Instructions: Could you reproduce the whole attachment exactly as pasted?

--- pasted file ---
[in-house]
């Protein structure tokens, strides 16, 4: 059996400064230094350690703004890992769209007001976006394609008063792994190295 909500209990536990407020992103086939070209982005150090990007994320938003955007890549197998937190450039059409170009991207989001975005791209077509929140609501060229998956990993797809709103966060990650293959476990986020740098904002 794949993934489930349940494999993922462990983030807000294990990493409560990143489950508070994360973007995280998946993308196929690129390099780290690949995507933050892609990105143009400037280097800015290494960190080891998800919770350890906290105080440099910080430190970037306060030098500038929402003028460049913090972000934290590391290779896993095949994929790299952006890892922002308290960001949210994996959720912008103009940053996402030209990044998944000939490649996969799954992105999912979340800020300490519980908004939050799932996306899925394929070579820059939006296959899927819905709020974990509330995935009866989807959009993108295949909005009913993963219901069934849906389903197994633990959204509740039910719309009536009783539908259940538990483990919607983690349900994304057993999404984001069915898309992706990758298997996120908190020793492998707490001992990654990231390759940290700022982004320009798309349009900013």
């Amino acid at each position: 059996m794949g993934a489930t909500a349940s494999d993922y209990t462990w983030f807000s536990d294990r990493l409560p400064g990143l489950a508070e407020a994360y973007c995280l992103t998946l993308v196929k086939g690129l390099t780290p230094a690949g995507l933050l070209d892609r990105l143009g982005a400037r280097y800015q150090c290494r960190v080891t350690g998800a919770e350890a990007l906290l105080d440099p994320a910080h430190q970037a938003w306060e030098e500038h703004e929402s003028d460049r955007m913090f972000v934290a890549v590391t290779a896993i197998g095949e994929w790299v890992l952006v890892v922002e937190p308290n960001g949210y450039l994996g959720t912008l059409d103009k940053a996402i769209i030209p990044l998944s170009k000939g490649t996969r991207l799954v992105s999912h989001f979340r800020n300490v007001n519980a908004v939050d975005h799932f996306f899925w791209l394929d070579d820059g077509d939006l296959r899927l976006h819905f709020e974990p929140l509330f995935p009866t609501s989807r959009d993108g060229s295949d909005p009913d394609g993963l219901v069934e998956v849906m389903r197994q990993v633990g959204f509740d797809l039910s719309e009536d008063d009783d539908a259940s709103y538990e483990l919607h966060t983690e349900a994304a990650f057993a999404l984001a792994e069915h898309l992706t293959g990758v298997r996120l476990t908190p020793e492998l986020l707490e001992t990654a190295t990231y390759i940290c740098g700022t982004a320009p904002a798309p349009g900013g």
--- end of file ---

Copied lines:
[in-house]
């Protein structure tokens, strides 16, 4: 059996400064230094350690703004890992769209007001976006394609008063792994190295 909500209990536990407020992103086939070209982005150090990007994320938003955007890549197998937190450039059409170009991207989001975005791209077509929140609501060229998956990993797809709103966060990650293959476990986020740098904002 794949993934489930349940494999993922462990983030807000294990990493409560990143489950508070994360973007995280998946993308196929690129390099780290690949995507933050892609990105143009400037280097800015290494960190080891998800919770350890906290105080440099910080430190970037306060030098500038929402003028460049913090972000934290590391290779896993095949994929790299952006890892922002308290960001949210994996959720912008103009940053996402030209990044998944000939490649996969799954992105999912979340800020300490519980908004939050799932996306899925394929070579820059939006296959899927819905709020974990509330995935009866989807959009993108295949909005009913993963219901069934849906389903197994633990959204509740039910719309009536009783539908259940538990483990919607983690349900994304057993999404984001069915898309992706990758298997996120908190020793492998707490001992990654990231390759940290700022982004320009798309349009900013």
């Amino acid at each position: 059996m794949g993934a489930t909500a349940s494999d993922y209990t462990w983030f807000s536990d294990r990493l409560p400064g990143l489950a508070e407020a994360y973007c995280l992103t998946l993308v196929k086939g690129l390099t780290p230094a690949g995507l933050l070209d892609r990105l143009g982005a400037r280097y800015q150090c290494r960190v080891t350690g998800a919770e350890a990007l906290l105080d440099p994320a910080h430190q970037a938003w306060e030098e500038h703004e929402s003028d460049r955007m913090f972000v934290a890549v590391t290779a896993i197998g095949e994929w790299v890992l952006v890892v922002e937190p308290n960001g949210y450039l994996g959720t912008l059409d103009k940053a996402i769209i030209p990044l998944s170009k000939g490649t996969r991207l799954v992105s999912h989001f979340r800020n300490v007001n519980a908004v939050d975005h799932f996306f899925w791209l394929d070579d820059g077509d939006l296959r899927l976006h819905f709020e974990p929140l509330f995935p009866t609501s989807r959009d993108g060229s295949d909005p009913d394609g993963l219901v069934e998956v849906m389903r197994q990993v633990g959204f509740d797809l039910s719309e009536d008063d009783d539908a259940s709103y538990e483990l919607h966060t983690e349900a994304a990650f057993a999404l984001a792994e069915h898309l992706t293959g990758v298997r996120l476990t908190p020793e492998l986020l707490e001992t990654a190295t990231y390759i940290c740098g700022t982004a320009p904002a798309p349009g900013g």